In recent years, scholars in the academic discipline of International Relations (IR) have become increasingly interested in practices and the everyday. As part of this trend, which is often referred to as IR's "practice turn," a broad spectrum of practice-theoretical approaches from sociology and social theory have been introduced to IR and further developed and transformed in response to the particular questions that the study of the international poses. While the various approaches to the study of international practices are far from forming one singular theory, they nonetheless share a many core concerns. These concerns include an emphasis on process, sensitivity for different forms of knowledge and learning, and an understanding of the world as performative and anchored in materiality. Practice theory in IR has been associated with several promises. Its proponents argue that it allows for inter-paradigmatic dialogue, to better conceptualize social change, to get closer to the everyday activities of those involved in international politics, to re-appreciate materiality, and to develop forms of analysis resonating with practitioner communities. The goal of this article is to familiarize the reader with the major studies that draw on and develop practice-theoretical concepts in IR. The article introduces, first, the core programmatic texts, overviews, and collections that give shape to the practice turn in IR as a research program. Second, it presents a range of distinct approaches to international practice theory. Finally, it highlights a range of thematic areas that have featured prominently in discussions of the practice turn in IR.
Wille, Tobias. 2016. “Diplomatic cable.” Making things international 2: Catalysts and reactions, edited by Mark B. Salter, 166-178. Minneapolis, MN: University of Minnesota Press. Abstract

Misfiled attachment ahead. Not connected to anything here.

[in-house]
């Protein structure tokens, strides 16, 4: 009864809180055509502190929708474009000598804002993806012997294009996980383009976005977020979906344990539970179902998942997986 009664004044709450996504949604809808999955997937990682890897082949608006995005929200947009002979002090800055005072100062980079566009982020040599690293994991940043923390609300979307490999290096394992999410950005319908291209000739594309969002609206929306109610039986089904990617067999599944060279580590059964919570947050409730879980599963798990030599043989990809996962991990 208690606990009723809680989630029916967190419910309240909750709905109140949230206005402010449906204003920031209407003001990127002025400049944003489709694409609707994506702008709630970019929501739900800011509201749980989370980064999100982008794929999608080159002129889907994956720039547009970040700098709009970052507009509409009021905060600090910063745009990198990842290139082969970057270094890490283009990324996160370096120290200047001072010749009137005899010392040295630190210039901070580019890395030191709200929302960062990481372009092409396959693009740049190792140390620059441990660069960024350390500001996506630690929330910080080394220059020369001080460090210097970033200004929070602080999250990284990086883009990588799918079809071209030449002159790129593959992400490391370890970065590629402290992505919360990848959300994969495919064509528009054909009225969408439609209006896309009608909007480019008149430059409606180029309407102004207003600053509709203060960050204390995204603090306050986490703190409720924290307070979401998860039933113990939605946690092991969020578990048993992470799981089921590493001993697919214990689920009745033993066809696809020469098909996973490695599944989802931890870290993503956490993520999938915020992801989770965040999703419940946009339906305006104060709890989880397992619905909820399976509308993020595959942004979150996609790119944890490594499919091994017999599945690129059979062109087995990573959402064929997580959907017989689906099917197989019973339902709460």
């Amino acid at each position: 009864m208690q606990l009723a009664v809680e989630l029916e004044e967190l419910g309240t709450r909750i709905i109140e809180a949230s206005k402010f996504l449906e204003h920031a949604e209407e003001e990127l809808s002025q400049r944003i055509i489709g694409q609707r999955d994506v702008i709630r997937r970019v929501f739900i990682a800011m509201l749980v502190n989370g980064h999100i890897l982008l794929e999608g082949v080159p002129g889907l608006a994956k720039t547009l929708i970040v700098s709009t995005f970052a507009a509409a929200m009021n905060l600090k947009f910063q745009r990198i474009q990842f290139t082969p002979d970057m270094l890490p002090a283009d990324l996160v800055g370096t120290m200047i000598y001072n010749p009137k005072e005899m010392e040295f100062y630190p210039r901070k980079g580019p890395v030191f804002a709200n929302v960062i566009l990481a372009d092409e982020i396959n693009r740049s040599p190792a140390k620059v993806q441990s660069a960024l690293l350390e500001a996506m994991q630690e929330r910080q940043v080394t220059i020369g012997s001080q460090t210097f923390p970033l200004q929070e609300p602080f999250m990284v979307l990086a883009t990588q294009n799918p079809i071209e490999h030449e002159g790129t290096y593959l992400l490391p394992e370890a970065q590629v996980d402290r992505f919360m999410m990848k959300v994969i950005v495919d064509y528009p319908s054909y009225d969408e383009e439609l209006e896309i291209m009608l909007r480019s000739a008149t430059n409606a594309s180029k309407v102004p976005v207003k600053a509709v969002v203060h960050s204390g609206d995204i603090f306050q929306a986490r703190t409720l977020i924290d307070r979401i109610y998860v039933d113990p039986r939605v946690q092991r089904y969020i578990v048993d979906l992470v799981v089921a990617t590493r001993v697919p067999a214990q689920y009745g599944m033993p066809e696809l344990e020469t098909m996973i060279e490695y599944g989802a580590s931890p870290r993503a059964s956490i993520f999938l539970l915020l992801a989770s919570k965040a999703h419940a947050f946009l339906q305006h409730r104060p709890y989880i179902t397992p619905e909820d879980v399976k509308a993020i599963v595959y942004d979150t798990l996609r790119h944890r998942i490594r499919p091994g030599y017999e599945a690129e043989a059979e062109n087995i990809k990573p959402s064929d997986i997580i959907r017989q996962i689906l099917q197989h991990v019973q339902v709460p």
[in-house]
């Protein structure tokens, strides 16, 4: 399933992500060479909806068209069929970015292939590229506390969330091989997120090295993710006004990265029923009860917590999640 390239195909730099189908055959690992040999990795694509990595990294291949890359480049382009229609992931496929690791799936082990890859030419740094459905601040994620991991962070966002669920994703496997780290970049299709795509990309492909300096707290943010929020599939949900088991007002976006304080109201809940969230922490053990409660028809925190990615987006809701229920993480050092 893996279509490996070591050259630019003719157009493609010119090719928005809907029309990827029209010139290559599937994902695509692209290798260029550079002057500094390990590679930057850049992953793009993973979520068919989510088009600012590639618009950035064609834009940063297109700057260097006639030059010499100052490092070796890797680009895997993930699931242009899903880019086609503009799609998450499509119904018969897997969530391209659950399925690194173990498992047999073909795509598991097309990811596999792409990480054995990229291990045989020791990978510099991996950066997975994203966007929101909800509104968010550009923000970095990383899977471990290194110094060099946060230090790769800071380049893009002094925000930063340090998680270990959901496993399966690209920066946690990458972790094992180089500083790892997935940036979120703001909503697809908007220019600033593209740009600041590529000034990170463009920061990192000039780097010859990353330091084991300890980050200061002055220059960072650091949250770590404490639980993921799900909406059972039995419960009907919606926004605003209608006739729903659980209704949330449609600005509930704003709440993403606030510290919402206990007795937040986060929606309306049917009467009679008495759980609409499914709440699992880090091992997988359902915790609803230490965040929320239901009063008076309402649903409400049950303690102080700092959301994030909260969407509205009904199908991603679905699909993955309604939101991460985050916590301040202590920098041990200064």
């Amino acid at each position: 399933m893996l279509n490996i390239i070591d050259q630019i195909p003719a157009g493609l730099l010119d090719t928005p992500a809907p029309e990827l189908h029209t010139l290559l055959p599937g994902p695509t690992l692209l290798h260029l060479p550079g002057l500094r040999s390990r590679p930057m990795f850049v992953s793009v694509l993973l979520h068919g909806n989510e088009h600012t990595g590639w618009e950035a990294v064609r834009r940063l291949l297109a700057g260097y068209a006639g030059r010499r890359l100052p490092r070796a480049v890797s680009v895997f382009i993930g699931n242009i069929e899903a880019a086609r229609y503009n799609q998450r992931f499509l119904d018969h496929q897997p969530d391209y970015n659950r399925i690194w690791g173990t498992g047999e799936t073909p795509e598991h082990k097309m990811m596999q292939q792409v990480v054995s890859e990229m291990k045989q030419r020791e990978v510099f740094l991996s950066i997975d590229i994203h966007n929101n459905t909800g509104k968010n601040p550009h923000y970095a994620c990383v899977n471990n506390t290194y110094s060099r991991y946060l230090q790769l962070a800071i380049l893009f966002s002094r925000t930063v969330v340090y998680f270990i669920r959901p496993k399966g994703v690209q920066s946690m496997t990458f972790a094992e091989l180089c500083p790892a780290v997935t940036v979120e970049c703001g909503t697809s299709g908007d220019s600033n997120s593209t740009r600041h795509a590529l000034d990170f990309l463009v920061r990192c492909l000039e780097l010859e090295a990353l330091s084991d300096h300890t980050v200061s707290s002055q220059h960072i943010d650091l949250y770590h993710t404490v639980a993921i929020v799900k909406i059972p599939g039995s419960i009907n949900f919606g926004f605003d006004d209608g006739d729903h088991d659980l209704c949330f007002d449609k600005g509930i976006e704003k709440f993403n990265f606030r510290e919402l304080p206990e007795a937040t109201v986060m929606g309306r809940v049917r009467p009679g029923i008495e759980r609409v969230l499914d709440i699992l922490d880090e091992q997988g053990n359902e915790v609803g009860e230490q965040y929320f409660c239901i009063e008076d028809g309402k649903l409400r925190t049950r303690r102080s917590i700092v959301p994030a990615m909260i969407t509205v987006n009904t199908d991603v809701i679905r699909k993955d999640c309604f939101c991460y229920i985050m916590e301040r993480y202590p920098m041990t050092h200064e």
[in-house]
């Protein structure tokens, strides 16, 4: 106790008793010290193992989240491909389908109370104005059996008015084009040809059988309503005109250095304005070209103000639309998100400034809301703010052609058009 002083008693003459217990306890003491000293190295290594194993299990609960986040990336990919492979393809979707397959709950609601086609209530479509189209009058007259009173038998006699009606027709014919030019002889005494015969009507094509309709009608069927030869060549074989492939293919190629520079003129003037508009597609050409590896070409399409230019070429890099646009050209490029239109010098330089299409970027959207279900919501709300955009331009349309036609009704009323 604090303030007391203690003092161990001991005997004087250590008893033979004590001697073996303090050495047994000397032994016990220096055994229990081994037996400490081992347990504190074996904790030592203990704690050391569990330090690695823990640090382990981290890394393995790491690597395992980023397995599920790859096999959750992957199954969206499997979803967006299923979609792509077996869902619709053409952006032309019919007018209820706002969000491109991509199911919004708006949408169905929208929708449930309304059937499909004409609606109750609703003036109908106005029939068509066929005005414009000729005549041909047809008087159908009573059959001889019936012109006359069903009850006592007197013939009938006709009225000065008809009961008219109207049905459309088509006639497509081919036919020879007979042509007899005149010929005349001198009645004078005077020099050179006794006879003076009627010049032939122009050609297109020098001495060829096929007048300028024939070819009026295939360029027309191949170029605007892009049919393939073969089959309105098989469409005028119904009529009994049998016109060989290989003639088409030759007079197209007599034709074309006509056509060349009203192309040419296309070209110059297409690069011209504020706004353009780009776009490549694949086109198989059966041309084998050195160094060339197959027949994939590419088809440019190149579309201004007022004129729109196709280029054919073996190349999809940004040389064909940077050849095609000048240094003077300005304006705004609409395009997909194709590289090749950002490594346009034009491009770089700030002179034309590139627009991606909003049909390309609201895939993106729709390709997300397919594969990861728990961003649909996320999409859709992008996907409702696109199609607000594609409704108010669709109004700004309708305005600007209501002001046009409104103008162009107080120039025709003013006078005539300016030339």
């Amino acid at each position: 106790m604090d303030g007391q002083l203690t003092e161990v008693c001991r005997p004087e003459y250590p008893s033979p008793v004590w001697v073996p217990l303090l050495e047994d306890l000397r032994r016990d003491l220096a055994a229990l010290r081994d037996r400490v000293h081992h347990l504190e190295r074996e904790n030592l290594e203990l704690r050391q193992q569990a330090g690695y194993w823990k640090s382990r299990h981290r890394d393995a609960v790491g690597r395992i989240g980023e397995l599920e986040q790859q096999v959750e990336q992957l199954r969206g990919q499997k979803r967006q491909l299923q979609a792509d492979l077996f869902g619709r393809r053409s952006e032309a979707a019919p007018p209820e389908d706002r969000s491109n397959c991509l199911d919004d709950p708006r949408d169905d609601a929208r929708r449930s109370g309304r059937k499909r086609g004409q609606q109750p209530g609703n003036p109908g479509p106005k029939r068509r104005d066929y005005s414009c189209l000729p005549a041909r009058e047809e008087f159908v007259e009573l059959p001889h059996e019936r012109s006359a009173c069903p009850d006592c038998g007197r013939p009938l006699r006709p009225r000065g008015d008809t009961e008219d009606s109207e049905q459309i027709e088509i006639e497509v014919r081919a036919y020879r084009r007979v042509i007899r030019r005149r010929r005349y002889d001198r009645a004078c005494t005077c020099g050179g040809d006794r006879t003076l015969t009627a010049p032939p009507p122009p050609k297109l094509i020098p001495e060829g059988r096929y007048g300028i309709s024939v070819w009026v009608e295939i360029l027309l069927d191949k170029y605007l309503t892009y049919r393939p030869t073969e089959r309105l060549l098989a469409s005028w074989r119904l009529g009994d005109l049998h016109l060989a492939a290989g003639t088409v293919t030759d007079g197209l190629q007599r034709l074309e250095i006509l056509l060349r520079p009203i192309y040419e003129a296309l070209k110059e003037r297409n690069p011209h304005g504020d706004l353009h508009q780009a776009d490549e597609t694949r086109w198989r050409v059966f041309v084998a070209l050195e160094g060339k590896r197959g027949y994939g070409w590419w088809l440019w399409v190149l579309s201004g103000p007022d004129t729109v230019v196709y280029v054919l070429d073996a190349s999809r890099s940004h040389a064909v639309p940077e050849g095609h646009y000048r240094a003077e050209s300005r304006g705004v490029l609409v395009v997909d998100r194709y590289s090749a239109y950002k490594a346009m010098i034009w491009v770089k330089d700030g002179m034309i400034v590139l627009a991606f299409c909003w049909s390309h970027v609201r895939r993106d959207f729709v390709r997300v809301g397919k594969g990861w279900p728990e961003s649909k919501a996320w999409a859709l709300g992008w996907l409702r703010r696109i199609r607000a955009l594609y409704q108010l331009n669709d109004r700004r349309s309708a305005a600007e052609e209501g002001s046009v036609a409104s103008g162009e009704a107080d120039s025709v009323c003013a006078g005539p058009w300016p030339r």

The term "cable," as used in the context of diplomacy, is ambiguous. It denotes both a message and its technological messenger. Telegraph wires were used around the middle of the nineteenth century to connect the capitals of Europe. The network soon expanded, and by 1870, with the laying of submarine cables, fast-traveling telegraphic messages could be sent between Britain, Continental Europe, North America, the Middle East, and India. Through these cables, diplomatic posts communicated with their ministries back home. But the term "cable" also came to denote the message that was sent by telegraph. In this chapter I use this ambiguity as an entry point for an exploration of what the new materialist turn can bring to Diplomatic Studies. I will demonstrate how at three particular points in history the cable, as both diplomatic message and technological messenger, made a difference to how things played out. To make sense of this, one needs to be perceptive of the myriad ways in which meaning and materiality intertwine in the making of what we call diplomacy. What is called for is, in other words, a material-semiotic analysis of diplomacy...